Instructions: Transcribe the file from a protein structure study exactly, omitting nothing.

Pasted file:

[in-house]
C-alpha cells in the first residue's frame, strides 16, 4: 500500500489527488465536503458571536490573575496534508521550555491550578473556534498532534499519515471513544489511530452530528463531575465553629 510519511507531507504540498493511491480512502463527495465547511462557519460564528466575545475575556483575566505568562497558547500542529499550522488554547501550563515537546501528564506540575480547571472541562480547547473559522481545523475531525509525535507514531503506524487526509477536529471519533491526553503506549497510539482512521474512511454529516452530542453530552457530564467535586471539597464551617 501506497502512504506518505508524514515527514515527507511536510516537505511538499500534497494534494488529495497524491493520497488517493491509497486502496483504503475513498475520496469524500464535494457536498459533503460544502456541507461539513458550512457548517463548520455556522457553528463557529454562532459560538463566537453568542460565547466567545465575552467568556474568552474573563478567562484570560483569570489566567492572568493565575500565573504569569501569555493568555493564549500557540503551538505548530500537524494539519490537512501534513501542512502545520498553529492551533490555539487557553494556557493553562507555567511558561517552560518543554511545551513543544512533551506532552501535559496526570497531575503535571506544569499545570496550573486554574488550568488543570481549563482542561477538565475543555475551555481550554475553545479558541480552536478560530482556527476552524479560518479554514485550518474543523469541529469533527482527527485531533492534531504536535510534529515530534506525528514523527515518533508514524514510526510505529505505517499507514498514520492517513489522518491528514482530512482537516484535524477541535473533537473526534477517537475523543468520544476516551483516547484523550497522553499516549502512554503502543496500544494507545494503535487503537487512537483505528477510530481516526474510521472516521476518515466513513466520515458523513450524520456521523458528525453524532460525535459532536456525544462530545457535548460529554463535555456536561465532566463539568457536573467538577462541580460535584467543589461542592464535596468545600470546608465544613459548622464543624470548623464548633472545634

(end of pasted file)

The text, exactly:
[in-house]
C-alpha cells in the first residue's frame, strides 16, 4: 500500500489527488465536503458571536490573575496534508521550555491550578473556534498532534499519515471513544489511530452530528463531575465553629 510519511507531507504540498493511491480512502463527495465547511462557519460564528466575545475575556483575566505568562497558547500542529499550522488554547501550563515537546501528564506540575480547571472541562480547547473559522481545523475531525509525535507514531503506524487526509477536529471519533491526553503506549497510539482512521474512511454529516452530542453530552457530564467535586471539597464551617 501506497502512504506518505508524514515527514515527507511536510516537505511538499500534497494534494488529495497524491493520497488517493491509497486502496483504503475513498475520496469524500464535494457536498459533503460544502456541507461539513458550512457548517463548520455556522457553528463557529454562532459560538463566537453568542460565547466567545465575552467568556474568552474573563478567562484570560483569570489566567492572568493565575500565573504569569501569555493568555493564549500557540503551538505548530500537524494539519490537512501534513501542512502545520498553529492551533490555539487557553494556557493553562507555567511558561517552560518543554511545551513543544512533551506532552501535559496526570497531575503535571506544569499545570496550573486554574488550568488543570481549563482542561477538565475543555475551555481550554475553545479558541480552536478560530482556527476552524479560518479554514485550518474543523469541529469533527482527527485531533492534531504536535510534529515530534506525528514523527515518533508514524514510526510505529505505517499507514498514520492517513489522518491528514482530512482537516484535524477541535473533537473526534477517537475523543468520544476516551483516547484523550497522553499516549502512554503502543496500544494507545494503535487503537487512537483505528477510530481516526474510521472516521476518515466513513466520515458523513450524520456521523458528525453524532460525535459532536456525544462530545457535548460529554463535555456536561465532566463539568457536573467538577462541580460535584467543589461542592464535596468545600470546608465544613459548622464543624470548623464548633472545634